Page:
(1987), 31 Ohio St. 3d 99 -- Paragraph one of the syllabus: "Generally, a prospective witness for the state has the right to refuse an extra-judicial, pre-trial interview, deposition, or examination by an agent of the defendant." (Actual objective was a mental examination. Opinion repeats general rule that prosecutor may not obstruct access to the witness.)
Kines v. Butterworth
(1st Cir. 1981), 669 F. 2d 6 -- While potential witnesses are not required to talk to either the defense or the prosecution before trial, if they do not wish to do so, absent clear and compelling reasons, it is a denial of due process for the prosecution to direct witnesses not to speak to the defense.
State v. Brown
(1996), 112 Ohio App. 3d 583, 596 -- A witness has the right to choose not to be interviewed by the defense prior to trial. The prosecutor does not have a duty to make witnesses available for defense interviews, but does have a duty not to obstruct access to witnesses.
State v. Johnston
(1988), 39 Ohio St. 3d 48 -- Paragraphs 1-3 of the syllabus: "(1) Testimony supplied by a witness under hypnosis is inadmissible per se. (2) Testimony supplied by a witness regarding events recalled and related prior to and independent of hypnosis is admissible if the trial court determines that the proposed testimony is substantially in conformance with the pre-hypnosis memory of the witness. (
State v. Maurer
, 15 Ohio St. 3d 239..., approved and followed.) (3) Testimony supplied by a witness whose memory has been refreshed by hypnosis prior to trial is admissible only if the trial court determines that, under the totality of the circumstances, the proposed testimony is sufficiently reliable to merit admission." At p. 55 court sets forth additional guidelines for admissibility, generally requiring that the hypnotic session be conducted by a licensed psychiatrist or psychologist trained in hypnosis, independent of the parties, that a record be made as to what the subject knew beforehand and what additional information was made known to the hypnotist, and that all contact between the subject and the hypnotist be recorded, preferably on videotape. Also see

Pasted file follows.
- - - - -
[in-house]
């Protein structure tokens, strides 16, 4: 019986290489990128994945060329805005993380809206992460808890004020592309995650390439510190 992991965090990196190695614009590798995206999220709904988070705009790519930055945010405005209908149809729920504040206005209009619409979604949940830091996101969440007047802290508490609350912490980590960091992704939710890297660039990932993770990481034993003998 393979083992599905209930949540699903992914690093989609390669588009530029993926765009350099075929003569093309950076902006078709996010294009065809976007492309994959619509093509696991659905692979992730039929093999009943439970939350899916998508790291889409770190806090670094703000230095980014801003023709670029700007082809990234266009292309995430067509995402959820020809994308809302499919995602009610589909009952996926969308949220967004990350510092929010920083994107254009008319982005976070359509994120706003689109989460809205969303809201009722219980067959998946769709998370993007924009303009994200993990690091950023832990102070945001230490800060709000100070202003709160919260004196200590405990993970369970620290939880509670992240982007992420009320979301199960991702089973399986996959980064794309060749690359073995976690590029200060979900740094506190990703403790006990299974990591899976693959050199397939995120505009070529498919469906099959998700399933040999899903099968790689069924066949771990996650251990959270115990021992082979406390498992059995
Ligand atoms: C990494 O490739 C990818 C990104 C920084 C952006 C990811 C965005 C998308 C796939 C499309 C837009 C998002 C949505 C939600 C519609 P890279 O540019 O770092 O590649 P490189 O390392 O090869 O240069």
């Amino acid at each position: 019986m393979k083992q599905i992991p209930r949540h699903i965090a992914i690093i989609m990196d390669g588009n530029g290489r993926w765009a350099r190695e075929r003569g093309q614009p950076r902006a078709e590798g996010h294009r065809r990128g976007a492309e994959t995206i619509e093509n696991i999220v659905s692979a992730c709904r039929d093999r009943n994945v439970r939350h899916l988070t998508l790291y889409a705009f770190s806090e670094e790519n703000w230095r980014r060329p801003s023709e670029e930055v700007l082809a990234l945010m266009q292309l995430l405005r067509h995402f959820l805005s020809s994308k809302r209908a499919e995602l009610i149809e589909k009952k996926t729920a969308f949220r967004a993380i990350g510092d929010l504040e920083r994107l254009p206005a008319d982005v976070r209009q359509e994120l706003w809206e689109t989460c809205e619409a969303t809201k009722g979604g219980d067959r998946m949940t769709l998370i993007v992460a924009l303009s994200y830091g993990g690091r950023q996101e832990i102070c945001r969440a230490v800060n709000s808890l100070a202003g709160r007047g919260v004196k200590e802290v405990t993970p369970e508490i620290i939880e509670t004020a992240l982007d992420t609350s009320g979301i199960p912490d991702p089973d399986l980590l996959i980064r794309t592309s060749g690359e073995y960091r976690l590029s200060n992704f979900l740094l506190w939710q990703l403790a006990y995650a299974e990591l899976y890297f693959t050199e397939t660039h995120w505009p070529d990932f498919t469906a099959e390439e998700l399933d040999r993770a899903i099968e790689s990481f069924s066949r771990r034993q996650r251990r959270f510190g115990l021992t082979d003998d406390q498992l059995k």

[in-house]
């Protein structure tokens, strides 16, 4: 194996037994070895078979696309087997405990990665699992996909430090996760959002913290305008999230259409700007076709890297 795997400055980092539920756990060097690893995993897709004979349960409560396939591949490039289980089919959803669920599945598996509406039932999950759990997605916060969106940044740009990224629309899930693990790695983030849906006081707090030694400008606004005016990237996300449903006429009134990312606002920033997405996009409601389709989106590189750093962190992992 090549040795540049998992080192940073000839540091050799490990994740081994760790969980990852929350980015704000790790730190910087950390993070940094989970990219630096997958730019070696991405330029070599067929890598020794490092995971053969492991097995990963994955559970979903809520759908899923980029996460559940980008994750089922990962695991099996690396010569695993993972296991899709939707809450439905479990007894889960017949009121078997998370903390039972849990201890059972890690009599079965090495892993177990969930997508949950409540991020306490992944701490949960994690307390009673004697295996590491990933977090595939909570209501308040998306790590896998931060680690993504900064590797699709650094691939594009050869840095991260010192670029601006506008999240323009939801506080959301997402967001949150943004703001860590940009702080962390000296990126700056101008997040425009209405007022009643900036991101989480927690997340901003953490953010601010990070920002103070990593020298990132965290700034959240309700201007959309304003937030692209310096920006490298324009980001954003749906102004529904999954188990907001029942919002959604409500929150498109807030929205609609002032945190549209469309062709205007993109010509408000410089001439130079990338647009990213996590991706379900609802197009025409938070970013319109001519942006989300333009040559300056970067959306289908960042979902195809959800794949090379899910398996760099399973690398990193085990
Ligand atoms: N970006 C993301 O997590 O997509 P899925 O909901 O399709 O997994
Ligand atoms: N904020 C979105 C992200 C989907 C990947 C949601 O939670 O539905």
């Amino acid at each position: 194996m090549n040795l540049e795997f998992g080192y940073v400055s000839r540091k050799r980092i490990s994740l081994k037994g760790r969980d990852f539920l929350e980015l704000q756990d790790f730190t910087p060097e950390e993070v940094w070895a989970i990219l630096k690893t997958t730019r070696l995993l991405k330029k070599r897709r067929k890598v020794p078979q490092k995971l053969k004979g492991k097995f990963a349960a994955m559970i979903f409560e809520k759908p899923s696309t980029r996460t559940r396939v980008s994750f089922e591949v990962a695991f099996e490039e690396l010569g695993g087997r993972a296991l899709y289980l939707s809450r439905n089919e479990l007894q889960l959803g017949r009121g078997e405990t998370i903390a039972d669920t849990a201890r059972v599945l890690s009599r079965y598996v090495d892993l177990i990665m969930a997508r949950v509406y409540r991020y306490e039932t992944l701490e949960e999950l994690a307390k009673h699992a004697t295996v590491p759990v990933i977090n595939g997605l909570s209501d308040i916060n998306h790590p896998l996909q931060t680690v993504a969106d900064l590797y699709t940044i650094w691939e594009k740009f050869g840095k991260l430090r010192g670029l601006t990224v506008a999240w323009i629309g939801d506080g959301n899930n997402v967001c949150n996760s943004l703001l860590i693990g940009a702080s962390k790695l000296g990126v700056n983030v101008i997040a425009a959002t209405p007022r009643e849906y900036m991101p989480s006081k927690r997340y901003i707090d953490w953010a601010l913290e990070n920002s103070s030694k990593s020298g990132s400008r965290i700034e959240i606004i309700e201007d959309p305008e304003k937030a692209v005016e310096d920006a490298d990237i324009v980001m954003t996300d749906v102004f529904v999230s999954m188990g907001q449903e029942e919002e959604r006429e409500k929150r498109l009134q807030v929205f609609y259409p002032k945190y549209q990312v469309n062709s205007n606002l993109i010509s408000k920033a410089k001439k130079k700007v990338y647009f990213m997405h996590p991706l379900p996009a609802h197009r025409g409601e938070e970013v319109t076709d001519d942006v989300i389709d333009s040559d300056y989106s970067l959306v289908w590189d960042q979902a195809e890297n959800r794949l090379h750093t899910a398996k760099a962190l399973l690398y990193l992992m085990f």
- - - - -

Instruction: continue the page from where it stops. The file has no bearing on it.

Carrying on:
State v. Weston
(1984), 16 Ohio App. 3d 279; Annotation, 92 A.L.R. 3d 442.
State v. Cook
(1992), 65 Ohio St. 3d 516, 520 -- When a witness has been hypnotized, but the hypnosis uncovers noting new of significance, and the witness testifies only as to matters recalled before hypnosis, the hearing on reliability of hypnotically enhanced testimony called for in
State v. Johnson
(1998), 39 Ohio St. 3d 48 is not required. (Would seem a hearing would still be required to determine what was known before hypnosis.)
Rock v. Arkansas
(1987), 483 U.S. 44 -- Because defendants have a right to testify on their own behalf, guaranteed by the 14th, 6th and 5th Amendments, a state may not adopt a per se rule excluding all hypnotically refreshed memory infringing upon this right.
State v. Wernet
(1996), 108 Ohio App. 3d 737 -- An arson suspect confessed, but later recanted, claiming he had confessed because he was tired and wanted to end the interrogation. When the defendant was tried for the same arson, the other suspect's confession was introduced after the first suspect exercised his Fifth Amendment privilege and became unavailable as a witness. Held that the defense should have been allowed to introduce evidence that the first suspect had been told he failed a polygraph, since that served to refute his claim that he confessed only because he was tired. What the suspect had been told was relevant, not the actual results of the test.
State v. Miller
(1997), 122 Ohio App. 3d 111 -- Trial court erroneously refused to allow the defendant to reopen his case when a subpoenaed witness appeared at the courthouse after the jury had been instructed, but before deliberations had begun. Though the witness indicated she would exercise her Fifth Amendment privilege to any question other than her name, the trial had evolved in such a manner that her nonappearance created strong inferences against the defense.
State v. Daniels
(1993), 92 Ohio App. 3d 473 -- (1) Names and addresses of 24 prospective prosecution witnesses were properly withheld in an aggravated murder prosecution, based upon the execution style slaying of an arson victim who was a witness against members of a gang said to be involved in drug distribution. Hearing was properly conducted in front of a judge other than the trial judge. The defense was not prejudiced since the witnesses ultimately were present at trial and subject to cross-examination. No confrontation violation found. (2) At page 488 the court finds no impropriety in calling an assistant prosecutor in the Juvenile Division to rebut claims made by the defense. The witness was not actively involved in the prosecution and provided only general background information.